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My eyes drift to the ceiling as I ask for a higher power to grant me more patience.
“It’s going to burn the store down,” the homeware assistant’s voice wails. She attempts to say it calmly, but I can hear the pure panic lacing her voice. I pick up the pace and mentally go through the store’s fire procedures, including the nearest location of a fire suppressant spell.
“No, it’s not,” the whiny woman growls back.
“You have no control over it. You shouldn’t have brought it inside.” I move around a curtain display and see an orange-haired lady angrily poke a finger in Keeley’s face. I tut. I hate it when they do that.
“It’s my familiar,” the woman snarls. “The law says I can take it anywhere.” Great. A witch. My stomach cramps. It’s no big deal. She is just another customer, I think as I tamp down my nerves. I take a deep breath, roll my shoulders, and put my stern manager’s face back on. She is also lying. Liar, liar, broom on fire. The old nursery rhyme echoes around my head. If the creature in question was the witch’s familiar, I’m sure she wouldn’t disrespect the familiar bond by calling the creature an IT. Familiars are rare, to the point of being sacred to witches. Even in my coven, no one is strong enough to have one. There hasn’t been a new familiar bond in over a century. I might be out of the loop with the witch community, but I know that.
“That’s beside the point. You have no control. It seems like it doesn’t even like you.” Keeley points to a nasty-looking bite on the witch’s hand. “And don’t think I didn’t see you kick it.”
“You have no proof.”
“That’s where you’re wrong. Every part of this store has cameras,” I say pleasantly as I step up behind her. I smile reassuringly at Keeley and the tiny brownie sags in relief. The witch spins around and squares up to me. “What seems to be the problem?” I say in the same pleasant tone.
“I wanted to speak to the general manager, not you. How old are you, twelve? I want the organ grinder, not the monkey.”
Keeley squeaks with distress and mumbles, “Rude cow,” underneath her breath. My face remains like granite as I pretend I didn’t hear the brownie’s comment.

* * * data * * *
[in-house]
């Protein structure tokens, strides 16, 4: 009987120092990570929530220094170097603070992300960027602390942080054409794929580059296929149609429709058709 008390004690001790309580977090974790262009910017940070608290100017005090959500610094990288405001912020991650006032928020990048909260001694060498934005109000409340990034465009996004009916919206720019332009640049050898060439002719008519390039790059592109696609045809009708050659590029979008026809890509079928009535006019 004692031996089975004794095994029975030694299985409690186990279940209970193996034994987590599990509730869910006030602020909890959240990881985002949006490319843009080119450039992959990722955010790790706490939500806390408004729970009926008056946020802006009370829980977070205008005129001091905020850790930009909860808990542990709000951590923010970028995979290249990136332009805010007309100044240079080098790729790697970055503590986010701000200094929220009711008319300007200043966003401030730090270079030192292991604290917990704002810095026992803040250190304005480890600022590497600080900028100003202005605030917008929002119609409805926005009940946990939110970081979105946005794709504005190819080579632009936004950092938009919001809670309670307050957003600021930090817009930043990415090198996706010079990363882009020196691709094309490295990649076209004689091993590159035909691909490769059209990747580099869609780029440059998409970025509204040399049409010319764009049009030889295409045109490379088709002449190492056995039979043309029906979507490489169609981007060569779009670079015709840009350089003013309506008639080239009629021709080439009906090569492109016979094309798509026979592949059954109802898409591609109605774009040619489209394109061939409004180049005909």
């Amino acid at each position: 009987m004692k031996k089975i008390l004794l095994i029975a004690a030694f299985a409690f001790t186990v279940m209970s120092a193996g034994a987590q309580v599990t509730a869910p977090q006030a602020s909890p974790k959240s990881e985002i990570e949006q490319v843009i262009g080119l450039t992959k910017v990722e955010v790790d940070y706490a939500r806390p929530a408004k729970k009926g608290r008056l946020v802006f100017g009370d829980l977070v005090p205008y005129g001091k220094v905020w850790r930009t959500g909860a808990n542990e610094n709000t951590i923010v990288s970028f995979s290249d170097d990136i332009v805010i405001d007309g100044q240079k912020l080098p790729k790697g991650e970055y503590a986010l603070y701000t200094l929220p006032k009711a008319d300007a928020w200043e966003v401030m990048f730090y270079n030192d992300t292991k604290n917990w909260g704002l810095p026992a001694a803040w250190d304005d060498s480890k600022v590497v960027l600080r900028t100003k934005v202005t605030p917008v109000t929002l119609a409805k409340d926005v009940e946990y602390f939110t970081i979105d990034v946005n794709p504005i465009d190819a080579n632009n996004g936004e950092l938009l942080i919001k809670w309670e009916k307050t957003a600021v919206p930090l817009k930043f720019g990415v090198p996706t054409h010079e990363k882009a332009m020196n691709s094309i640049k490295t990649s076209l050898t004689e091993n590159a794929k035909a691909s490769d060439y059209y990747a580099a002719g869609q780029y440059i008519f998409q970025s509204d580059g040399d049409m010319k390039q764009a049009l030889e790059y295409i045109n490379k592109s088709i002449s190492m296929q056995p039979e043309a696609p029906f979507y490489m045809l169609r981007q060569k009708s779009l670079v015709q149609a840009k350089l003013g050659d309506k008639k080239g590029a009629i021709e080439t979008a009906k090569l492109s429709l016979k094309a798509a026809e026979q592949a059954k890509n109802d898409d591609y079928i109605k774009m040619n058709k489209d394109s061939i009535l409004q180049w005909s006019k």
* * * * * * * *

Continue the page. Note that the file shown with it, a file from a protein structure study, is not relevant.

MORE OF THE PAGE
I also don’t reply to witch’s nasty words. Instead, I tap my name badge, which clearly states my full name and position. It’s not the first time that a customer has picked on my youth, race, or gender, and it won’t be the last. The trick is not to engage.
The witch squints at my name badge and huffs. I could also point out that my photo is at the front of the building as a senior manager on duty and my name is on the plaque for our spells and alcohol licence above the main doors. But I must hurry this along as there is a frightened and abused fire creature hidden in the store.
“Your familiar?” I say with a raised eyebrow.
“It’s under the towel display. It’s frightened and it won’t come out,” Keeley helpfully says, pointing at an ornate towel display.
“Okay, if you excuse me for one second, I just need to see what I’m dealing with.” I drop to my knees as elegantly as possible and peek underneath the shelving unit. The witch above me huffs again and shuffles her feet.
Yellow eyes with vertical pupils glare at me. “Oh, hello.” The creature’s third eyelid tracks across the eye from side to side, and a low hiss comes from between a mouthful of razored teeth. A threatening puff of smoke also escapes from his nostrils. Ah, I see where the fire issue might come in.
I angle my head to look up at the witch. “A dragonette?” I say with the same raised eyebrow of disbelief I had used before. “You’re trying to say a dragonette is your familiar?” It’s probably the wrong thing to say, but I don’t care. I am pissed.
As if on cue, the witch puffs up with anger. “What do you know about familiars, girl—”
I spring to my feet and interrupt her with a hand. “Before you dig yourself any deeper into that hole you seem intent on digging, let me help you out. You neglected to read the name on my badge. Let me introduce myself, as we’ve never had the pleasure of meeting. Tuesday Larson.” I emphasise my surname and again tap the silver badge. I am not above using my coven’s name.
Immediately, the witch’s eyes zoom back in, and like magic, the colour drops from her face.
“Larson,” she whispers. Even her lips have gone sickly pale. Mum’s reputation is a doozy. “You’re the younger girl. The du—” She snaps her mouth closed and rubs a trembling hand across her face as if she’s holding in her words. I know what she was going to say, the dud. I don’t care.
With a determined nod, she opens her bag and franticly digs inside. “Look, the brownie was right. I have no control over the creature. It isn’t my familiar, just an exotic pet.” She painfully laughs into the bag. “Of course, the dragonette isn’t my familiar. Look,”—She lifts her eyes and drops her voice to an urgent whisper as she pulls out some official-looking forms—“I don’t want to get your coven involved. Can we just, you know… ignore this ever happened?” A pen appears and with a flourish, she signs her name. I don’t understand what’s happening until she shoves the signed papers into my hands.
“It’s yours. I don’t want any problems. Thank you for your time, Miss Larson.” And then I watch, with my mouth hanging open, as she scampers away.
What the heck just happened? I look at Keeley and when she’s no help, I shuffle the... ownership paperwork in my hands. Great. It has my name. I then look back down at the display. There’s a scratching sound and the towels wobble. The dragonette lets out another distressed hiss and a puff of smoke seeps between the towels.
I groan and draw my hand across my face. I stuff the papers in my pocket and go back down to the floor. “Come on, little dragon,” I say in a gentle, singsong voice.
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